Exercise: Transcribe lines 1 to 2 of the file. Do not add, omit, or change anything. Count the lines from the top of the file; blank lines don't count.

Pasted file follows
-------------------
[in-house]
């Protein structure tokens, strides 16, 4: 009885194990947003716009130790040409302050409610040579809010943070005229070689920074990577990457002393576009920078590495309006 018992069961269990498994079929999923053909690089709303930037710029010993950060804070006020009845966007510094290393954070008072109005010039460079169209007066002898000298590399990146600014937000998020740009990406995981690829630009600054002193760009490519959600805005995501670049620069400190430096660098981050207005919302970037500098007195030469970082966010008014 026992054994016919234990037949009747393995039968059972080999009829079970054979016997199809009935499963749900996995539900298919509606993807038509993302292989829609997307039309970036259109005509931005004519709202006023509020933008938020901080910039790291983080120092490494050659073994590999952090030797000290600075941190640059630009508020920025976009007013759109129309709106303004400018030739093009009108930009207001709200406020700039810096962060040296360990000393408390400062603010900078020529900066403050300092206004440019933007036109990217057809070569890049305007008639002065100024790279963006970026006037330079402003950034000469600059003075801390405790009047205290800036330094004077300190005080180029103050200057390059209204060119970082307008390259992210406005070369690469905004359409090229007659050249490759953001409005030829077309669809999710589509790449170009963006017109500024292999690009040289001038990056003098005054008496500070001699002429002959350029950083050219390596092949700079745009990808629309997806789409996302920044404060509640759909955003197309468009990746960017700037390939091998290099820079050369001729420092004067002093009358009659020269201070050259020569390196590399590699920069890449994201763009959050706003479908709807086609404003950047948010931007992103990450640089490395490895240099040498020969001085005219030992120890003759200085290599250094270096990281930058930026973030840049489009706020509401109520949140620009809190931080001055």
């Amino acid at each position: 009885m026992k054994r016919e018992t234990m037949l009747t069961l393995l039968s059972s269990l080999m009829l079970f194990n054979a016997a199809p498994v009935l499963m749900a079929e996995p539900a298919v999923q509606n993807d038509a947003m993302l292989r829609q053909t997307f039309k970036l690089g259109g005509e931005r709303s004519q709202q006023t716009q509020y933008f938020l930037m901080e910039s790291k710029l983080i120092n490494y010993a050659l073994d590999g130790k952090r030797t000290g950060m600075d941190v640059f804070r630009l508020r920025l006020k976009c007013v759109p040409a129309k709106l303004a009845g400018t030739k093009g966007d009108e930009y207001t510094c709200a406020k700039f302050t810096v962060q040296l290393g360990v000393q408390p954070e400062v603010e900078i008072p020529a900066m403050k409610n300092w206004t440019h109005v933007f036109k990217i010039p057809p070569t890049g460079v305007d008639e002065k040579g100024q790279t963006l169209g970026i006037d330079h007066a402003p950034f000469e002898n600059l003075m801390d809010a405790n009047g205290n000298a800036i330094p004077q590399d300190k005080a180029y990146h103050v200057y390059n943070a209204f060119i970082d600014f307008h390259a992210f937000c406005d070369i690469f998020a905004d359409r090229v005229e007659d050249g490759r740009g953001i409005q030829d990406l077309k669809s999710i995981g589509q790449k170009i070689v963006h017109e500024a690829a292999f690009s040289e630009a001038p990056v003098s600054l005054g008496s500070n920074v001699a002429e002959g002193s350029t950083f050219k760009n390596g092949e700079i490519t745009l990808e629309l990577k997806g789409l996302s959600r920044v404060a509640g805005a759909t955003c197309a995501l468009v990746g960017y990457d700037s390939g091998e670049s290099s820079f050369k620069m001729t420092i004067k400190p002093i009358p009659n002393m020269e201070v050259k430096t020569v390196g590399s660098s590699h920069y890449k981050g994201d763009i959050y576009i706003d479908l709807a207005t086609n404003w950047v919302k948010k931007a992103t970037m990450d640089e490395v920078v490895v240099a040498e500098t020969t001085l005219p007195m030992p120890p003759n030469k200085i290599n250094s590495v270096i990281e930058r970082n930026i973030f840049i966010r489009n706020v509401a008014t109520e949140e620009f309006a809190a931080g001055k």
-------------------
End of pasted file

[in-house]
């Protein structure tokens, strides 16, 4: 009885194990947003716009130790040409302050409610040579809010943070005229070689920074990577990457002393576009920078590495309006 018992069961269990498994079929999923053909690089709303930037710029010993950060804070006020009845966007510094290393954070008072109005010039460079169209007066002898000298590399990146600014937000998020740009990406995981690829630009600054002193760009490519959600805005995501670049620069400190430096660098981050207005919302970037500098007195030469970082966010008014 026992054994016919234990037949009747393995039968059972080999009829079970054979016997199809009935499963749900996995539900298919509606993807038509993302292989829609997307039309970036259109005509931005004519709202006023509020933008938020901080910039790291983080120092490494050659073994590999952090030797000290600075941190640059630009508020920025976009007013759109129309709106303004400018030739093009009108930009207001709200406020700039810096962060040296360990000393408390400062603010900078020529900066403050300092206004440019933007036109990217057809070569890049305007008639002065100024790279963006970026006037330079402003950034000469600059003075801390405790009047205290800036330094004077300190005080180029103050200057390059209204060119970082307008390259992210406005070369690469905004359409090229007659050249490759953001409005030829077309669809999710589509790449170009963006017109500024292999690009040289001038990056003098005054008496500070001699002429002959350029950083050219390596092949700079745009990808629309997806789409996302920044404060509640759909955003197309468009990746960017700037390939091998290099820079050369001729420092004067002093009358009659020269201070050259020569390196590399590699920069890449994201763009959050706003479908709807086609404003950047948010931007992103990450640089490395490895240099040498020969001085005219030992120890003759200085290599250094270096990281930058930026973030840049489009706020509401109520949140620009809190931080001055």